|Purpose:||Remove variables from the environment or the registry|
|Format:||UNSET [/D /E /Q /S /U /V /R file... (name ...)] name [name...]}]|
|name||One or more variables to remove (wildcards accepted except for registry variables).|
|file||One or more files from which to read variables to be removed.|
File Completion Syntax:
The default filename completion syntax is: [/r] * [1*] variables
UNSET removes one or more variables from the environment or from the Windows Registry.
For example, to remove the environment variable CMDLINE:
If you use the command UNSET *, all of the environment variables will be deleted:
You can delete all matching variables except for those specified by enclosing the exceptions in parentheses. For example, to remove all variables beginning with "v" except for var1 and var2:
unset (var1 var2) v*
You can also use regular expressions in the variable name.
Note: You cannot use UNSET with GOSUB variables.
Use caution when removing environment variables, and especially when using UNSET *. Many programs will not work properly without certain environment variables; for example, TCC depends on PATH.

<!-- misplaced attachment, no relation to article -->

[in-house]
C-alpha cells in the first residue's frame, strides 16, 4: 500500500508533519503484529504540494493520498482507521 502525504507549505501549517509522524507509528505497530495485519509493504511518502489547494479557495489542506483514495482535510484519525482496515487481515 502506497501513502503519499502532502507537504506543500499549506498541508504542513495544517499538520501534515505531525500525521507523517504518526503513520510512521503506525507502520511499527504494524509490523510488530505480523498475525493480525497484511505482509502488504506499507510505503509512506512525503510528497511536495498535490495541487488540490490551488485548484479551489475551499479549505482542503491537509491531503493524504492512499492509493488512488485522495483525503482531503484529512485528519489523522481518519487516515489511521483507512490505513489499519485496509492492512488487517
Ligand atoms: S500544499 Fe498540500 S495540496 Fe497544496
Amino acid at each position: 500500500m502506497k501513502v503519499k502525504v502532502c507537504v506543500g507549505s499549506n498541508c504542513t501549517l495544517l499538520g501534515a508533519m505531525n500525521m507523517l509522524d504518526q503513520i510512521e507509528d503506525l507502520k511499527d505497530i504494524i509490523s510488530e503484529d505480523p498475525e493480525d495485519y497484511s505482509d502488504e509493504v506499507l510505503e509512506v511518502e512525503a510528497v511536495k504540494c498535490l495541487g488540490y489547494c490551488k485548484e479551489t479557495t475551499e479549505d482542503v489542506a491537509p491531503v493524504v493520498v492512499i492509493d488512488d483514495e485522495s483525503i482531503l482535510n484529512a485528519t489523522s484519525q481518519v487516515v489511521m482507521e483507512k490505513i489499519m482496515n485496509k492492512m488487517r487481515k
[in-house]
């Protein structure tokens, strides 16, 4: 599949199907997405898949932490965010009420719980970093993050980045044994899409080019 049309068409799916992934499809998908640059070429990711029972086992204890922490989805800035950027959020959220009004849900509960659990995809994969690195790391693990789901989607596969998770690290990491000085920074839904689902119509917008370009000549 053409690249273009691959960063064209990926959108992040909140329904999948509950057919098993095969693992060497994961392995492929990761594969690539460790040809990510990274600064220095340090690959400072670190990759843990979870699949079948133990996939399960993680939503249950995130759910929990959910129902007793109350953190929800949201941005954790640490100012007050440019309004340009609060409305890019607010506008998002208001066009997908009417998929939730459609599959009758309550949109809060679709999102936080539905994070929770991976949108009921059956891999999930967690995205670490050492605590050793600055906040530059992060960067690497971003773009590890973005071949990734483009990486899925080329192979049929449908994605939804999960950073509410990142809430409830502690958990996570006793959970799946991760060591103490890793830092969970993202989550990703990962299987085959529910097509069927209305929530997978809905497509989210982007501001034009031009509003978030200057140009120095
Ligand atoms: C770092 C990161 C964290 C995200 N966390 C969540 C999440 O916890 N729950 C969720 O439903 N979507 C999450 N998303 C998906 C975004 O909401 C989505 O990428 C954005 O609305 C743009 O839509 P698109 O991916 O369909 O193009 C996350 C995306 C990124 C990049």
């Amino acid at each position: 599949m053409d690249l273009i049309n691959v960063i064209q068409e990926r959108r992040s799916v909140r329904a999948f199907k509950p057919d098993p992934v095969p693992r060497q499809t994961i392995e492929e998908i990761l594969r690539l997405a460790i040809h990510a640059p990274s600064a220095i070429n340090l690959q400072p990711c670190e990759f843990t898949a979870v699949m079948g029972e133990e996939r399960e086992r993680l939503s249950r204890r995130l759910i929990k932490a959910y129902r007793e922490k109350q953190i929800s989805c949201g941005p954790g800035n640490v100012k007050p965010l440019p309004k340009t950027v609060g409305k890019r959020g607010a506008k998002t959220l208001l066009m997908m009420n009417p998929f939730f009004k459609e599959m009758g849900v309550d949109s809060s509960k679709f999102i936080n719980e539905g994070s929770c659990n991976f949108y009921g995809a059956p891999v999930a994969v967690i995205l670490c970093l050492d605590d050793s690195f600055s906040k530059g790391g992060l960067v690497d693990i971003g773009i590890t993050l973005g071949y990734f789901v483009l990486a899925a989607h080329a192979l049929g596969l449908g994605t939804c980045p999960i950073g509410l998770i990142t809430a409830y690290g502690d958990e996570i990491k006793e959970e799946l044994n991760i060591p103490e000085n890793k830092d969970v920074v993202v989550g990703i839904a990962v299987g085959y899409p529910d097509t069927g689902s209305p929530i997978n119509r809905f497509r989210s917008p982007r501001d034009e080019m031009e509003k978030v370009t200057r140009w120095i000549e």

Registry Variables: Default, System, User, and Volatile registry variables can be manipulated with the UNSET command's /D, /S, /U and /V switches, respectively. To remove the variable from both the registry and from the local environment, use both the /E switch and the registry variable selection switch together. (You cannot use wildcards for the variable name.) For example, to remove the volatile variable myvar from both the registry and the local environment, use:
unset /v /e myvar
Use caution when directly removing registry variables as they may be essential to various Windows processes and applications.
|/E||When used together with one of /D, /S, /U, or /V, unsets both the registry variable and the local environment variable.|
|/R||Read environment variables to be UNSET from a file. This is much faster than using multiple UNSET commands in a batch file, and can be more selective than UNSET *. The file format may be the same as that used by the SET /R command (see SET for more details), or it could just be one variable per line, wildcards not processed.|
UNSET /R will read from STDIN if no filename is present and input is redirected.
|/S||Delete a system variable from the registry (HKLM\System\CurrentControlSet\Control\Session Manager\Environment).|